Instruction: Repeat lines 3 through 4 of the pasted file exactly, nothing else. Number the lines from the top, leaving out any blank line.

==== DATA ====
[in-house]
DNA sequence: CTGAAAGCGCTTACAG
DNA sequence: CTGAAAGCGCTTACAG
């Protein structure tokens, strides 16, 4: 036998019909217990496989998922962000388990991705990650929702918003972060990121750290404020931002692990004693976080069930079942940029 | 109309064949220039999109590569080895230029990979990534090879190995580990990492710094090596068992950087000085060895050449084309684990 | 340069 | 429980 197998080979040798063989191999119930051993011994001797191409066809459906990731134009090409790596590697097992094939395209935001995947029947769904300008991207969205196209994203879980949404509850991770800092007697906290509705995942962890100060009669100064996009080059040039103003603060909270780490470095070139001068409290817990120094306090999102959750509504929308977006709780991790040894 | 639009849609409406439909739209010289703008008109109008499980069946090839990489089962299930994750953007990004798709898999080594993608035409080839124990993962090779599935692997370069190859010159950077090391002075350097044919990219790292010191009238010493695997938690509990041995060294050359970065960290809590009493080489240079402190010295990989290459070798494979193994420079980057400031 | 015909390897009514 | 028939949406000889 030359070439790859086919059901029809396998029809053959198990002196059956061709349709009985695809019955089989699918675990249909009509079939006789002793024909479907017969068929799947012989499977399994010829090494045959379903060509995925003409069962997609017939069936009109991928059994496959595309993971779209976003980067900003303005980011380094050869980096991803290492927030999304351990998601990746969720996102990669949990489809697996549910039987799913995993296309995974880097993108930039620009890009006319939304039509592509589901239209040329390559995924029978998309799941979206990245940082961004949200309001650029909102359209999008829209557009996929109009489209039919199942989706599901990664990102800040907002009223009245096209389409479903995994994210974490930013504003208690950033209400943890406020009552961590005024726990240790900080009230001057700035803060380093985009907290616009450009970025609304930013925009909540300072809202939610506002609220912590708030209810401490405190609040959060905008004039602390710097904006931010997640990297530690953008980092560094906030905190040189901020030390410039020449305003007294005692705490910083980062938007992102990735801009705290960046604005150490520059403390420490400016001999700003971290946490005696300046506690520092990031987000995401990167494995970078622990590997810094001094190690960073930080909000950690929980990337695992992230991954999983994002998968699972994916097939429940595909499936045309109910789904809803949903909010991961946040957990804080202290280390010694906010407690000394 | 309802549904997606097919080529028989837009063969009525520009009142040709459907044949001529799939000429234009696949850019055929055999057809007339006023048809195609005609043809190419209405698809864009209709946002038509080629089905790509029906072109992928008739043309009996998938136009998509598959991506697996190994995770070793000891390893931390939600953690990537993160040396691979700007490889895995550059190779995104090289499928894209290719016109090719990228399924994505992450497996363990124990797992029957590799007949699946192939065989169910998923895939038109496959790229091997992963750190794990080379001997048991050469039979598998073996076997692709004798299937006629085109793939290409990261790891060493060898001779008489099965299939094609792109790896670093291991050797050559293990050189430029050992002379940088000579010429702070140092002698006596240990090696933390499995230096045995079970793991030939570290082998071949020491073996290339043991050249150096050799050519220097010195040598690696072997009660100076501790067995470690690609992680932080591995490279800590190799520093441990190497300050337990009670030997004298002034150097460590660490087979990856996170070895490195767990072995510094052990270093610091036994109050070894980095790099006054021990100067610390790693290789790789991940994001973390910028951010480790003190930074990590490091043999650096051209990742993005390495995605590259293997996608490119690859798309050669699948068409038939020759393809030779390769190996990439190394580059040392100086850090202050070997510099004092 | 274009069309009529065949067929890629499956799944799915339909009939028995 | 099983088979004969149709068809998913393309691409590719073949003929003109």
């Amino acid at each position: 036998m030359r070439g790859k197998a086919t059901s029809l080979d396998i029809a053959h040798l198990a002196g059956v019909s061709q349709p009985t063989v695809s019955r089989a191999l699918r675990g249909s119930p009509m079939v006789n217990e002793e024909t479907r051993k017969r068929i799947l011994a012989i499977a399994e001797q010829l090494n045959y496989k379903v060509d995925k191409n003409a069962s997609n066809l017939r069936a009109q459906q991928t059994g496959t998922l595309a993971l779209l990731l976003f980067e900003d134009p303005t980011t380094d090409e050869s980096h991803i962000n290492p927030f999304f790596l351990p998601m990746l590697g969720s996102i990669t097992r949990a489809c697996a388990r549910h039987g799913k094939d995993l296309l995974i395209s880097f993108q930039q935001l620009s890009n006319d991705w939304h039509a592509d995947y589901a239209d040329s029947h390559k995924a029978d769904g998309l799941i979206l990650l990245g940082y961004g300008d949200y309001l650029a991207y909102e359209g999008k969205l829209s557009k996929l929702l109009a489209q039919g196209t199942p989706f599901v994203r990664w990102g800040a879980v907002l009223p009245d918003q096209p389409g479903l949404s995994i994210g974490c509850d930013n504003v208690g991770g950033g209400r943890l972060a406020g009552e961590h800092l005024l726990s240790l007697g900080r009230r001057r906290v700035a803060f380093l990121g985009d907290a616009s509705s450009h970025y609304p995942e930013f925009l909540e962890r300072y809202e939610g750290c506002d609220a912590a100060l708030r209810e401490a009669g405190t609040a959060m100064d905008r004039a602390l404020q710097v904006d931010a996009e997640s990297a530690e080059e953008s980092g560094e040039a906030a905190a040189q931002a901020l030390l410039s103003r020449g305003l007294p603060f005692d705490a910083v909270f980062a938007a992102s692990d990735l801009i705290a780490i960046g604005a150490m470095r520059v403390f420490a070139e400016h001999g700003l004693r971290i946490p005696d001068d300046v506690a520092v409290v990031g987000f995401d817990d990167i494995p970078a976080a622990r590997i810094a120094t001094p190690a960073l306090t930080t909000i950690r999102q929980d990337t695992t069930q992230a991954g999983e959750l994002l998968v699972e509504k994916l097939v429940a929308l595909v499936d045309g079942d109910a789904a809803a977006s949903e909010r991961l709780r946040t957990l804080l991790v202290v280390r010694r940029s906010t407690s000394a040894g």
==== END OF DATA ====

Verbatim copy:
DNA sequence: CTGAAAGCGCTTACAG
């Protein structure tokens, strides 16, 4: 036998019909217990496989998922962000388990991705990650929702918003972060990121750290404020931002692990004693976080069930079942940029 | 109309064949220039999109590569080895230029990979990534090879190995580990990492710094090596068992950087000085060895050449084309684990 | 340069 | 429980 197998080979040798063989191999119930051993011994001797191409066809459906990731134009090409790596590697097992094939395209935001995947029947769904300008991207969205196209994203879980949404509850991770800092007697906290509705995942962890100060009669100064996009080059040039103003603060909270780490470095070139001068409290817990120094306090999102959750509504929308977006709780991790040894 | 639009849609409406439909739209010289703008008109109008499980069946090839990489089962299930994750953007990004798709898999080594993608035409080839124990993962090779599935692997370069190859010159950077090391002075350097044919990219790292010191009238010493695997938690509990041995060294050359970065960290809590009493080489240079402190010295990989290459070798494979193994420079980057400031 | 015909390897009514 | 028939949406000889 030359070439790859086919059901029809396998029809053959198990002196059956061709349709009985695809019955089989699918675990249909009509079939006789002793024909479907017969068929799947012989499977399994010829090494045959379903060509995925003409069962997609017939069936009109991928059994496959595309993971779209976003980067900003303005980011380094050869980096991803290492927030999304351990998601990746969720996102990669949990489809697996549910039987799913995993296309995974880097993108930039620009890009006319939304039509592509589901239209040329390559995924029978998309799941979206990245940082961004949200309001650029909102359209999008829209557009996929109009489209039919199942989706599901990664990102800040907002009223009245096209389409479903995994994210974490930013504003208690950033209400943890406020009552961590005024726990240790900080009230001057700035803060380093985009907290616009450009970025609304930013925009909540300072809202939610506002609220912590708030209810401490405190609040959060905008004039602390710097904006931010997640990297530690953008980092560094906030905190040189901020030390410039020449305003007294005692705490910083980062938007992102990735801009705290960046604005150490520059403390420490400016001999700003971290946490005696300046506690520092990031987000995401990167494995970078622990590997810094001094190690960073930080909000950690929980990337695992992230991954999983994002998968699972994916097939429940595909499936045309109910789904809803949903909010991961946040957990804080202290280390010694906010407690000394 | 309802549904997606097919080529028989837009063969009525520009009142040709459907044949001529799939000429234009696949850019055929055999057809007339006023048809195609005609043809190419209405698809864009209709946002038509080629089905790509029906072109992928008739043309009996998938136009998509598959991506697996190994995770070793000891390893931390939600953690990537993160040396691979700007490889895995550059190779995104090289499928894209290719016109090719990228399924994505992450497996363990124990797992029957590799007949699946192939065989169910998923895939038109496959790229091997992963750190794990080379001997048991050469039979598998073996076997692709004798299937006629085109793939290409990261790891060493060898001779008489099965299939094609792109790896670093291991050797050559293990050189430029050992002379940088000579010429702070140092002698006596240990090696933390499995230096045995079970793991030939570290082998071949020491073996290339043991050249150096050799050519220097010195040598690696072997009660100076501790067995470690690609992680932080591995490279800590190799520093441990190497300050337990009670030997004298002034150097460590660490087979990856996170070895490195767990072995510094052990270093610091036994109050070894980095790099006054021990100067610390790693290789790789991940994001973390910028951010480790003190930074990590490091043999650096051209990742993005390495995605590259293997996608490119690859798309050669699948068409038939020759393809030779390769190996990439190394580059040392100086850090202050070997510099004092 | 274009069309009529065949067929890629499956799944799915339909009939028995 | 099983088979004969149709068809998913393309691409590719073949003929003109």